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In situ measurements of conductance quantization and magnetoresistance in nickel nanocontacts

Cheol-Soo Yang, University of Nebraska - Lincoln


We present an original method for fabricating magnetic electric contacts made of a few atoms. Controlled chemical environment and contact stability lasting for several tens of seconds allow systematic study of the electrical properties under external magnetic fields. The set-up was chosen for optimum mechanical stability, good control of the purity of the contacts and the surface composition of the electrodes, and compatibility with semiconductor large-scale processing. Controlled re-opening of the gap also provides a convenient method to make a pair of magnetic electrodes separated by a gap of a few nanometers only. ^ Quantum conductance (QC) steps at odd and even multiples of e2/h and stabilized conductance plateaus were observed during both forming and opening of the contacts. Statistical analysis of the data revealed that an external magnetic field enhanced the occurrence of odd integer plateaus in magnetic contacts conductance values, indicating a lifting of the spin degeneracy. ^ We investigated magnetoresistance properties under varying external fields and for several orientations between the field and the electrodes. The magnitude of conductance change when sweeping the magnetic field is of the order of one quantum conductance e2/h for conductance values spanning 1–100 quanta. The relative orientation of electric current and applied magnetic field changes the sign of magnetoresistance, with symmetry properties reminiscent of bulk anisotropic magnetoresistance. Ex situ investigations of samples of higher conductance values, of the order of 1000 quanta, unambiguously show the analogy with bulk anisotropic magnetoresistance. ^ Mechanical effects that can mimic the magnetoresistance in magnetic nanocontacts were discussed and compared in our sample geometry and other published results. A new design involving nickel base electrodes was used for further reducing mechanical effects and no difference in MR behavior was found, confirming limited mechanical artifacts in our results. Our data provided significant clarification on the dispute about the reality of very large MR in magnetic nanocontacts, and we showed that no colossal effects can be found for pure nanocontacts. The largest magnitude we observed was around 70%. ^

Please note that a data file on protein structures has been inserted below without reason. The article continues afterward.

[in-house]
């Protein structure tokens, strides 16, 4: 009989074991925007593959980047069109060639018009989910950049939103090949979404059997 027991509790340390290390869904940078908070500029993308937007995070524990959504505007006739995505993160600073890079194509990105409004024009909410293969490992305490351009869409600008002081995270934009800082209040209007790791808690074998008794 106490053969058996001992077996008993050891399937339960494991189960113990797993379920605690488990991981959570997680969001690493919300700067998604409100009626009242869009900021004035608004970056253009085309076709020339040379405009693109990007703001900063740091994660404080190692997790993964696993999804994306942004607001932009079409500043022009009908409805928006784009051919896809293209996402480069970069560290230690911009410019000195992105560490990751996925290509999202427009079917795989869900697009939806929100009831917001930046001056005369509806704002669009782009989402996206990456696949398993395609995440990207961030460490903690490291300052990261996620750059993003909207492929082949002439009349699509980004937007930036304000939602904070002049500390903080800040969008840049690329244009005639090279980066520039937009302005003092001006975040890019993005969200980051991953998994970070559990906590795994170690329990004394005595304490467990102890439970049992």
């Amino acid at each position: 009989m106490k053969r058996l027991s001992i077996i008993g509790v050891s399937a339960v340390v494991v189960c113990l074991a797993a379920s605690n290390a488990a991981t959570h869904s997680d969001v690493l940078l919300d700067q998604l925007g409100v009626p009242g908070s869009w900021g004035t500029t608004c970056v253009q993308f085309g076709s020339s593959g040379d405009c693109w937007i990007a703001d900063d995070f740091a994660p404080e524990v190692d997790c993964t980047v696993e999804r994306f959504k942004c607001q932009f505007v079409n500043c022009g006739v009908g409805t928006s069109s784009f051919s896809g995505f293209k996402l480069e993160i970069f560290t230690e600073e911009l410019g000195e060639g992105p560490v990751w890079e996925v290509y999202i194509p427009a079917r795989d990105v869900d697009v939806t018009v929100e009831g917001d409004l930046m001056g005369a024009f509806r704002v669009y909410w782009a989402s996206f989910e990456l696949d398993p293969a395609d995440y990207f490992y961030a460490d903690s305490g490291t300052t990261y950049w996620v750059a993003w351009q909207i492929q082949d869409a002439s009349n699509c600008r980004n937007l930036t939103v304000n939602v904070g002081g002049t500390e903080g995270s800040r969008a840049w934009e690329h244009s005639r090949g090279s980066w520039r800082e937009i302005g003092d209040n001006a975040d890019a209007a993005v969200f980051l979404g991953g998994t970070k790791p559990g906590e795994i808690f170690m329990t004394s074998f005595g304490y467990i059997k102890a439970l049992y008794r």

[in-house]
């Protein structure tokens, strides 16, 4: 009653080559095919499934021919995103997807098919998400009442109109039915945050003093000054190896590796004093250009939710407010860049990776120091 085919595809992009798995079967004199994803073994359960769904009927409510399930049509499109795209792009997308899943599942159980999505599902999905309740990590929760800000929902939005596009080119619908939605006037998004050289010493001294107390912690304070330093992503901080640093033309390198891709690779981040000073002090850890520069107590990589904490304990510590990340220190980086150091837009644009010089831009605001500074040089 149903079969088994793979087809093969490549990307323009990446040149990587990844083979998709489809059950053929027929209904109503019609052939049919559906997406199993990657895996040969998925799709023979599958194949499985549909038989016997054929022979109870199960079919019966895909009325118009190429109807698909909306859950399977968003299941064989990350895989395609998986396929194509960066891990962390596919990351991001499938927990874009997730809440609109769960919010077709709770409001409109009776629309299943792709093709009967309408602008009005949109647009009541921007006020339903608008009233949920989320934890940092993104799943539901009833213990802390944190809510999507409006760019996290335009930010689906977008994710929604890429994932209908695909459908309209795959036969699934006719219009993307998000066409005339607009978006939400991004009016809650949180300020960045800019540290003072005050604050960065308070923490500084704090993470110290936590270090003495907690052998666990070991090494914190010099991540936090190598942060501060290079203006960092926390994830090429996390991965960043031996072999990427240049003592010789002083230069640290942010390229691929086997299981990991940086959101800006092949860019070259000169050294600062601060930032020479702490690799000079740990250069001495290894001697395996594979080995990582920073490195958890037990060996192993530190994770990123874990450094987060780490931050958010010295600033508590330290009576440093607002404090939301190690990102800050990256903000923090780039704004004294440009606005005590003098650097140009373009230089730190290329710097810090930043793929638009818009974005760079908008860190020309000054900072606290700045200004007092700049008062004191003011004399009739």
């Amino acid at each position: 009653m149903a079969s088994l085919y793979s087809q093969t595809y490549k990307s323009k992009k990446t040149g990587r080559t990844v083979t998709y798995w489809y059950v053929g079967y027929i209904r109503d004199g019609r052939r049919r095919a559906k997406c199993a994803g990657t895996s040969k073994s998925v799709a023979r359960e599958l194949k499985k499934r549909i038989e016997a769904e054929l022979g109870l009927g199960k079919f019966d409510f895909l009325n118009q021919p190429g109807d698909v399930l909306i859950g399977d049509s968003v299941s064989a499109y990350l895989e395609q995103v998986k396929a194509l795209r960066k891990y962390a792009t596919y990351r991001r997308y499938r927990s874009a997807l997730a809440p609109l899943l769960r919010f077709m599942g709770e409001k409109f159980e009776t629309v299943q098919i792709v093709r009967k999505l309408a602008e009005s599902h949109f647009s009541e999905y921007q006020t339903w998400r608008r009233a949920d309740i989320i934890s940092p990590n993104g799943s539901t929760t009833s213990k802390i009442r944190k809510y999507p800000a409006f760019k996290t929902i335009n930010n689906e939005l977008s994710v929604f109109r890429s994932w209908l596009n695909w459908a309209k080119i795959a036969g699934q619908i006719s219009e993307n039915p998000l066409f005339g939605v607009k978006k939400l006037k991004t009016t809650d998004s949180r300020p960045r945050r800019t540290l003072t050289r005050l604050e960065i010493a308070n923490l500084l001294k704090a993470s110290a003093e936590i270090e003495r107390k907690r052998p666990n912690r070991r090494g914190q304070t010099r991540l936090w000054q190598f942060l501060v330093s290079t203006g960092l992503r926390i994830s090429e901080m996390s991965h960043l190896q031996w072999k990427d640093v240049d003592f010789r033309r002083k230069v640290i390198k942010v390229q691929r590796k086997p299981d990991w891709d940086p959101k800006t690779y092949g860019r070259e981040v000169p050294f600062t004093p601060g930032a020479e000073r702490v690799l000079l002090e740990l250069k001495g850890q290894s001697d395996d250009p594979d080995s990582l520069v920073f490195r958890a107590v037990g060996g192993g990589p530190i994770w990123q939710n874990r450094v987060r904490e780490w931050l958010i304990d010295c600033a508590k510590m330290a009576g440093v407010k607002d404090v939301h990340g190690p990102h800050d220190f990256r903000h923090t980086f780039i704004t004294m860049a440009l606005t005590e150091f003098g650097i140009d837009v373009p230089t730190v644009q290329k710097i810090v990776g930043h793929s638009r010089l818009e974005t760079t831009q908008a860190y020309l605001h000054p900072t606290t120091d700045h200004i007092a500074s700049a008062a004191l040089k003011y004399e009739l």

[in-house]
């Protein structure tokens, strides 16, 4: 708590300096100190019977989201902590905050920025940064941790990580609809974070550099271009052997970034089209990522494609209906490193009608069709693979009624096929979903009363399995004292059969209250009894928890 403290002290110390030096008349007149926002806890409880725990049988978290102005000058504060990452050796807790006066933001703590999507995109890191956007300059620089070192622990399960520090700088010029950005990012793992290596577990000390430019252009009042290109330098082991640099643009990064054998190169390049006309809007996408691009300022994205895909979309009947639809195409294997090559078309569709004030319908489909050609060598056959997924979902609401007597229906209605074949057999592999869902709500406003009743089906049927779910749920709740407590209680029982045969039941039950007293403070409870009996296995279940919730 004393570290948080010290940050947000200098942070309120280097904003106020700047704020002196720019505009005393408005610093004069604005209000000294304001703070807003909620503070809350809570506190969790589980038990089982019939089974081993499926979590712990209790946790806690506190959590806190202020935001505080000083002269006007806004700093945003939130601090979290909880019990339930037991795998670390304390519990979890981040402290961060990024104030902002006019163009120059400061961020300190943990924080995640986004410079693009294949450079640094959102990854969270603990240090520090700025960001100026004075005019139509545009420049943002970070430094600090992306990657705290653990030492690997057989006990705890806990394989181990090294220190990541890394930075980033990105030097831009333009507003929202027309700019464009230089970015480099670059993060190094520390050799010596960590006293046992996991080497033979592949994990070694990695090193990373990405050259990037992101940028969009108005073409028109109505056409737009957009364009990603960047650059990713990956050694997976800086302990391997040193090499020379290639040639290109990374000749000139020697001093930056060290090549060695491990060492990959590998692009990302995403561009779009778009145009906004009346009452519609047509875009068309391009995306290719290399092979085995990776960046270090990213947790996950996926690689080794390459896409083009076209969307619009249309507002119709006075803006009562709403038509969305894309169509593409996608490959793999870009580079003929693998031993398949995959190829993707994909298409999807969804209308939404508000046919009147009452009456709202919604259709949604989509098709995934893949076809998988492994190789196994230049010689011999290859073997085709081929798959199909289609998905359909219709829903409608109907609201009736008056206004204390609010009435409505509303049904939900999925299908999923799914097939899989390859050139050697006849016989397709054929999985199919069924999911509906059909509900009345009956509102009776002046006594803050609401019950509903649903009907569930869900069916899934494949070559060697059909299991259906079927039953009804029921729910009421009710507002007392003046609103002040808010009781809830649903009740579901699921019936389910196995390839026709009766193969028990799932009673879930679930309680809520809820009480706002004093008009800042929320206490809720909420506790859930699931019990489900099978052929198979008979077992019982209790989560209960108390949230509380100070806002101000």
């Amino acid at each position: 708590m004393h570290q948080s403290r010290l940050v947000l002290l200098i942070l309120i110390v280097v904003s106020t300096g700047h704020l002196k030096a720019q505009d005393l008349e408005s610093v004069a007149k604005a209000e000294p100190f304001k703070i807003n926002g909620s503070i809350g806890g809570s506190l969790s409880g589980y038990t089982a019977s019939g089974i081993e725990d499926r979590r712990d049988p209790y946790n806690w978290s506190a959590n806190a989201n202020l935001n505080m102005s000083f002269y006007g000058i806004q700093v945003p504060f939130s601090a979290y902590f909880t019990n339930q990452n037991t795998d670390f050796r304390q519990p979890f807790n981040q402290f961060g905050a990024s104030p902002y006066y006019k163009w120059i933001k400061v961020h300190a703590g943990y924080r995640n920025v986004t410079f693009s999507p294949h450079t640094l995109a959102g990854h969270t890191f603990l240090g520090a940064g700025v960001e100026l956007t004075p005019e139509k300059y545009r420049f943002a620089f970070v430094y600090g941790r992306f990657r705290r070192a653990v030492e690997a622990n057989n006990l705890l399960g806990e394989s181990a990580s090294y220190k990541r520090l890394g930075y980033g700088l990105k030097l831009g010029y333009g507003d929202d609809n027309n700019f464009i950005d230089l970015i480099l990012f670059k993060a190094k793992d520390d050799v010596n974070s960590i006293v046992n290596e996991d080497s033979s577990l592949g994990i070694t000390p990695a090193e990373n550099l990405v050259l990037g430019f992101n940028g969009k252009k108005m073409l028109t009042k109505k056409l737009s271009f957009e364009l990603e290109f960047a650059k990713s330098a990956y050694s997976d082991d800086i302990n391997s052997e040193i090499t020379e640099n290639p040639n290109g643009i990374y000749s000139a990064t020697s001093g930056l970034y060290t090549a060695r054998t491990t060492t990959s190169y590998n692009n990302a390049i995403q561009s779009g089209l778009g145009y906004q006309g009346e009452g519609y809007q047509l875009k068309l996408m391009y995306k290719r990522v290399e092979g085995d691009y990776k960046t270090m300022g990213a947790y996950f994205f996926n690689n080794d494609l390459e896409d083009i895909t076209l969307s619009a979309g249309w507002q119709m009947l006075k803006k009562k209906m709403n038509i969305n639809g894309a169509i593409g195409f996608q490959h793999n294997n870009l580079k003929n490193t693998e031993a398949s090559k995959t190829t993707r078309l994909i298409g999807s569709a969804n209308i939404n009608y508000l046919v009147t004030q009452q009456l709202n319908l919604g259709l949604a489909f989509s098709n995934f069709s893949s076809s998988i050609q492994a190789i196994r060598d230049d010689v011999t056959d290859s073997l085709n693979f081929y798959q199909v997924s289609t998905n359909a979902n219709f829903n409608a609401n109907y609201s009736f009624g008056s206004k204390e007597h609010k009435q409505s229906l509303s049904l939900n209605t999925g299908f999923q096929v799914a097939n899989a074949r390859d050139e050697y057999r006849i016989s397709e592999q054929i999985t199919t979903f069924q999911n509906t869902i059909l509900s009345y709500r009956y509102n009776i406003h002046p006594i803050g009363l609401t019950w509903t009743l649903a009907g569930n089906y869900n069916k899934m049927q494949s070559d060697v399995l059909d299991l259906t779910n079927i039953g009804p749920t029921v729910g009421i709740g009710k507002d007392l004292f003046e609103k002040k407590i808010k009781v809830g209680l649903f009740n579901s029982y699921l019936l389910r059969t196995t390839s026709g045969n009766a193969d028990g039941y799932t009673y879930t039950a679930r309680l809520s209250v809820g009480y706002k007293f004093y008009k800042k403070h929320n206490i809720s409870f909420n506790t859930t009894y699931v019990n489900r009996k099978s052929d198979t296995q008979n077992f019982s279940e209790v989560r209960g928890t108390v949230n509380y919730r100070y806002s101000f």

Subject Area

Engineering, Electronics and Electrical|Physics, Electricity and Magnetism|Physics, Condensed Matter

Recommended Citation

Yang, Cheol-Soo, "In situ measurements of conductance quantization and magnetoresistance in nickel nanocontacts" (2004). ETD collection for University of Nebraska - Lincoln. AAI3131571.